Author of Middle Grade novels about friendship, family, and figuring out where you fit in.

Monday, March 24, 2014

Why Did You Love That Book?

I've been thinking a lot about the books that children choose to read. I work with kids, and it's always interesting to see which books they take out of the library, buy at the book fair, or borrow from their teacher.

Everyone has different tastes. I've seen kids reading fantasy, adventure stories, contemporary stories, graphic novels, joke books, and various other non-fiction books. (The girls seem to prefer how-to books on crafts, while the boys seem to gravitate toward non-fiction about things like sharks and spiders, from what I've noticed.)

No single book is going to attract everyone, and no reader is going to love every book.

With that in mind, I've thought about which books really grabbed me as a kid. I can't narrow it down to just one book, but there were three series that I absolutely loved:

1) The Babysitter's Club

2) Sweet Valley Twins

3) Abby Jones, Junior Detective Mysteries

I enjoyed the first two because they were familiar. They were longer series that featured the same characters over and over, so I felt like I knew the babysitters and the Wakefield twins in real life.

But the third series was short, only three books. I read them over and over. I really connected with the main character, Abby, and I basically wanted to be her. (I went through a very short phase where I considered being a detective when I grew up, all because of those books.)

I'd love to hear what your favorite books were as a kid, and why you loved them so much. Did the characters feel like old friends? Was the setting or situation something you would have liked to experience yourself?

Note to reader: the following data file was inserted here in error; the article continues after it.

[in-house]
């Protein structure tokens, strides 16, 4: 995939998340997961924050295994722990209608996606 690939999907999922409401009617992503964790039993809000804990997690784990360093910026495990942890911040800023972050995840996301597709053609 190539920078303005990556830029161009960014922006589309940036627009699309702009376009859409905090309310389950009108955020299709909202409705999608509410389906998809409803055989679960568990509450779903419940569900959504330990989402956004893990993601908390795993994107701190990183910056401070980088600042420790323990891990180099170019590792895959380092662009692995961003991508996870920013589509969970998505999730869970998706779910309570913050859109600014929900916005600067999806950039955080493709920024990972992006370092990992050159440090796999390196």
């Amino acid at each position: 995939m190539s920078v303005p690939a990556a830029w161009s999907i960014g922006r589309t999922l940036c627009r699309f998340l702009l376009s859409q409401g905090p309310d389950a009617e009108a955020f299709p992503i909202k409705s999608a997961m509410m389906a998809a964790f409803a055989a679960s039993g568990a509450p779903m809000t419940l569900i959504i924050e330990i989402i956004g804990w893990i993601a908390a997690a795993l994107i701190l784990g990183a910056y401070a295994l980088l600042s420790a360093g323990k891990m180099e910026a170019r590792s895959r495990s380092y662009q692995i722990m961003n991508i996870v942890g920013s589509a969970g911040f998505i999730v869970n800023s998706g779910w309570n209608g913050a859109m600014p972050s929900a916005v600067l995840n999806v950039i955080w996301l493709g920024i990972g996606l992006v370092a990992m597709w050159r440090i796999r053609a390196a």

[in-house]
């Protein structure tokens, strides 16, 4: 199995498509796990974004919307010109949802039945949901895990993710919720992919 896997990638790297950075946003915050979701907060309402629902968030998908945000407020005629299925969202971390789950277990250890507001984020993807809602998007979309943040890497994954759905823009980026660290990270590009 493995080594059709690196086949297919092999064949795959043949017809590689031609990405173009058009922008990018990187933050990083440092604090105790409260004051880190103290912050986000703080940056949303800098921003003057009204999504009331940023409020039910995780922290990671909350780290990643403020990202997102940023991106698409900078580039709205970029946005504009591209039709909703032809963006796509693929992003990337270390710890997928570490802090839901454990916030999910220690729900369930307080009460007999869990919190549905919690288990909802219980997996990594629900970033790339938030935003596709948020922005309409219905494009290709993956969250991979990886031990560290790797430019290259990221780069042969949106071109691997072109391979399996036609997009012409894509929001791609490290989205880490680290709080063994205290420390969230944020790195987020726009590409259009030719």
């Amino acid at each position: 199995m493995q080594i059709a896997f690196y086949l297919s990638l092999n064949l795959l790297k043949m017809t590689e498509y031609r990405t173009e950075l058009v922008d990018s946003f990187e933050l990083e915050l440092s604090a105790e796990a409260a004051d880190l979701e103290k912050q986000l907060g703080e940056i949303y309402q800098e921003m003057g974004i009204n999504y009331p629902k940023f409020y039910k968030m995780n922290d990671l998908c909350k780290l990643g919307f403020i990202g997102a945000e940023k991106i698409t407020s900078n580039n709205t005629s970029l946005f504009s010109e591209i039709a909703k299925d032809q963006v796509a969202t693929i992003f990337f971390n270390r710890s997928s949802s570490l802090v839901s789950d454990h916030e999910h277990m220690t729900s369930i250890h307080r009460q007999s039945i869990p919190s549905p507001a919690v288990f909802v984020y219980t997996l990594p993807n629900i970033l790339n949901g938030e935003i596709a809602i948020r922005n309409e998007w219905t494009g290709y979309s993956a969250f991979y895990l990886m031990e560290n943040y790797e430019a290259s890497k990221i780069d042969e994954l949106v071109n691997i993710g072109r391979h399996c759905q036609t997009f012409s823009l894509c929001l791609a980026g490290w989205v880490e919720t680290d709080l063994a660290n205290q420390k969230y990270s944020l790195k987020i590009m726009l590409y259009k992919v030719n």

Read More

Monday, March 10, 2014

You Share A Name With My Character!

I've recently made a new acquaintance who shares a name with one of my characters. One of my favorite characters, in fact. It's not an insanely uncommon name, but it's not one you hear everywhere. So, when this person introduced himself, I might have been grinning like an idiot. Which might have been creepy.

If you're a writer, you probably understand this. Our characters feel real. We think of them just as often as we think about actual people in our lives. It's part of the job.

If you're not a writer, this might sound weird. It might sound like no big deal, like someone sharing a name with an imaginary friend you had as a kid. Or a stuffed animal, or a doll, or whatever. But a character (especially a major character) is more than that. Think of them as the toy you loved. Maybe that one doll you had to bring to the table for every meal, or that stuffed animal that you dragged around by its ears since you were a toddler.

That special one.

That's what characters are like to some writers.

We don't always have physical representations of our characters, (unless our books have been made into movies, and there's merchandise to go along with it, but that's not majority of writers), so it's hard to express how significant these fictional beings are to us. We don't have a string of wallet photos like people do for children or grandchildren. (Is that still a thing these days, with smartphones and all?) We don't have many ways to show it.

So believe us when we say, it is usually totally awesome when we find out that you share a name with one of our characters. It might make us smile like we're morons. Just go along with it, okay? We appreciate it when you understand.

Any writers or non-writers have any related experiences to share?
Read More

© Shelley Sly, AllRightsReserved.

Designed by ScreenWritersArena